At the same time, many of those who stayed in the sector do not feel sufficiently compensated and have complained about their work conditions.
It “probably ultimately means paying people more and treating them slightly better,” Irving said about the labor issues and strikes.
At Amsterdam’s Schiphol airport, a group of cleaners, baggage handlers and security staff will be paid an additional 5.25 euros ($5.55) per hour this summer, according to Reuters. However, the same airport announced that it will be limiting its volume of passengers this summer, especially to reduce disruptions.
Other countries are also scrambling to improve the situations are their airports. In Spain, police are hiring more staff at some of the country’s busiest airports and Portugal is also increasing its border control staff.
“The response by most companies as the pandemic hit was to reduce capacity on the expectation for a sustained period of lower growth. However, the pandemic delivered a different outcome: one where the global economy was virtually switched off then switched back on within a short period of time,” Roger Jones, head of equities at London & Capital, told CNBC.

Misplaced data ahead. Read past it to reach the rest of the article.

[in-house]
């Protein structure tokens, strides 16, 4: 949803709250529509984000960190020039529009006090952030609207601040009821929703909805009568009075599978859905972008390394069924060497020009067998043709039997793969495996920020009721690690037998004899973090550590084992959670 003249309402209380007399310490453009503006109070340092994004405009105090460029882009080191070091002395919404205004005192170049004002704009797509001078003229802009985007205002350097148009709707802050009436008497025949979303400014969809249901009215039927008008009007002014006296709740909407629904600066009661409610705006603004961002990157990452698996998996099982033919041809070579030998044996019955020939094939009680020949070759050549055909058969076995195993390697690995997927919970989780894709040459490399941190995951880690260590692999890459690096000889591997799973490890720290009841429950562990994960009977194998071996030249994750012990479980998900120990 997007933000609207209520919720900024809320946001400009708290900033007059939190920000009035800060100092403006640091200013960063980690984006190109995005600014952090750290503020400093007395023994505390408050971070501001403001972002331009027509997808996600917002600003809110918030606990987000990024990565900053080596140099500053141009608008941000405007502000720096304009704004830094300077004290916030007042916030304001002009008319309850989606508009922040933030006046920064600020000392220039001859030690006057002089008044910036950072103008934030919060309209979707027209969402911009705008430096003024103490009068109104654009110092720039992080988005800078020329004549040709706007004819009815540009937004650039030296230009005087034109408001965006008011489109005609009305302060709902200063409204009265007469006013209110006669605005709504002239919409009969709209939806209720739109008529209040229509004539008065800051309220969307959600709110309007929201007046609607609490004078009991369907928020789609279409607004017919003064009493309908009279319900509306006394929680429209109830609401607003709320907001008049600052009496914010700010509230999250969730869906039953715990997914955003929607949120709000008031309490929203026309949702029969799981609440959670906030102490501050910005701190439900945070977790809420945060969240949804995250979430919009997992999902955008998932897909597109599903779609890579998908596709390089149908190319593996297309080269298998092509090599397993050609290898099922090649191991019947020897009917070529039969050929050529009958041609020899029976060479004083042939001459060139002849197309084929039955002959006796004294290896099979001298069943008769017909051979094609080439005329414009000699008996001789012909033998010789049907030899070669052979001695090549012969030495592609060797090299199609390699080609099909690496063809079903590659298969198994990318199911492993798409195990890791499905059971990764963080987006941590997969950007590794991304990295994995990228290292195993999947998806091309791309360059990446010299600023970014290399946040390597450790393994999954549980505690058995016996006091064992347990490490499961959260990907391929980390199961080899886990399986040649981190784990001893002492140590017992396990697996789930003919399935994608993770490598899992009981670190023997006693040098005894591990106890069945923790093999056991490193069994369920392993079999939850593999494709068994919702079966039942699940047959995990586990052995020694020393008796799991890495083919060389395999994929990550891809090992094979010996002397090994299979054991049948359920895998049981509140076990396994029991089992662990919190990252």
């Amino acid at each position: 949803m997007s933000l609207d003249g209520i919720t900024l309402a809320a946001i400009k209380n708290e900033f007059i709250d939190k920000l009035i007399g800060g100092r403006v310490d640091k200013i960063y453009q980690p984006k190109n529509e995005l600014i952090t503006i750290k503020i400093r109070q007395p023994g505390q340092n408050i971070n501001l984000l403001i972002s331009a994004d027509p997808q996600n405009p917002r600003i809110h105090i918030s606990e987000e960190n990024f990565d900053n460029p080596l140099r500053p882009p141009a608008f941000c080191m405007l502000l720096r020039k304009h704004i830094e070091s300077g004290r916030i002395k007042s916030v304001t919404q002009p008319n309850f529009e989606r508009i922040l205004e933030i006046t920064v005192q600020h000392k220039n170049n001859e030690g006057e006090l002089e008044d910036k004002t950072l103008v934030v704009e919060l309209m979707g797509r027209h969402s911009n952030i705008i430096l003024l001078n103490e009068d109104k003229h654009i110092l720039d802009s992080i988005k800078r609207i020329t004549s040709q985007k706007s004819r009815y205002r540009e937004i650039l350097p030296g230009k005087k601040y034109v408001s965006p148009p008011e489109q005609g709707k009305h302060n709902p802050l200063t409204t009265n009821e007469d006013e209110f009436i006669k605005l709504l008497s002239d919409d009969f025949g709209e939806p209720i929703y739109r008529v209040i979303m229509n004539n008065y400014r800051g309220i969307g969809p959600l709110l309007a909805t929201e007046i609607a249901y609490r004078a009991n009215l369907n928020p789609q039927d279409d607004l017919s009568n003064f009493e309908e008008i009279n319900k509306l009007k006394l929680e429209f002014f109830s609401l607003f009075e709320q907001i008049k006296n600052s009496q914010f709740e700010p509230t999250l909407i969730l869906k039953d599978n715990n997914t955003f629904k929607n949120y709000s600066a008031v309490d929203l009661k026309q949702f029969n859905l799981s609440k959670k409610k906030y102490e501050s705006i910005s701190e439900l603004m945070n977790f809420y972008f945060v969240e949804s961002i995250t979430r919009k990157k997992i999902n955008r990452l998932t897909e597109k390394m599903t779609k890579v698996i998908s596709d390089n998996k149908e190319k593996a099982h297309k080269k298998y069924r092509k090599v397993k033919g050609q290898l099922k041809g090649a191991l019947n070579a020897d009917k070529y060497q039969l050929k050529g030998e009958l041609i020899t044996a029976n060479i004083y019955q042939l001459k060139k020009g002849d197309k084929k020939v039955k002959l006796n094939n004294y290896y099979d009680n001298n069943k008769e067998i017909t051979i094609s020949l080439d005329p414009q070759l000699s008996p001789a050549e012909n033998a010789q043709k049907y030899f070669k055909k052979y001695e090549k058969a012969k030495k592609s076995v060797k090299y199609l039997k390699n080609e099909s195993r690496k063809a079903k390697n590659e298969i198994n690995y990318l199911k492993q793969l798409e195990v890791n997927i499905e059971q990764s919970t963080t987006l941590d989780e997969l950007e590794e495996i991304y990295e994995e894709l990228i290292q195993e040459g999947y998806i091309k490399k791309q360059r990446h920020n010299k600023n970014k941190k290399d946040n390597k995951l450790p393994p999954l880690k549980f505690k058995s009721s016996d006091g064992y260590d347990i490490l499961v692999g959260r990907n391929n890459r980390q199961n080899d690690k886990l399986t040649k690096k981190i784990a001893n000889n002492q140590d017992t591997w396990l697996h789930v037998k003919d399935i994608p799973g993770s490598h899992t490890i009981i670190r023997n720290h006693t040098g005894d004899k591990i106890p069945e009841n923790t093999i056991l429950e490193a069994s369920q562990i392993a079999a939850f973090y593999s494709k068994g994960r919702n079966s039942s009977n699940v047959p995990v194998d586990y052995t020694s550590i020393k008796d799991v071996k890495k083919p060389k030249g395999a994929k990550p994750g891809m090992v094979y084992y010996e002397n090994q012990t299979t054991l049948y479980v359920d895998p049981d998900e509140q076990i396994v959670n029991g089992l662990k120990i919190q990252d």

He said that on top of the labor market shortages, inflation is also an issue.
“Cost inflation, especially fuel and wages, is aggravating the situation and making it a really difficult operating environment, which is weighing on profitability,” he said via email.
Many airlines, including British Airways and Air France-KLM, received financial support from governments during the pandemic to avoid collapse. However, a number of unions and airlines are now demanding more help from governments to support the revival of the sector.
Despite the strikes, cancellations and other disruptions, some analysts are still positive about the sector and argue that the recent situation has been “overplayed.”
“I do feel though it’s overplayed by the media and the vast majority of flights are operating and on time. Ryanair, for example, while operating 115% of pre-Covid capacity have planned for this and have largely avoided disruption so far,” Davy’s Furlong said via email.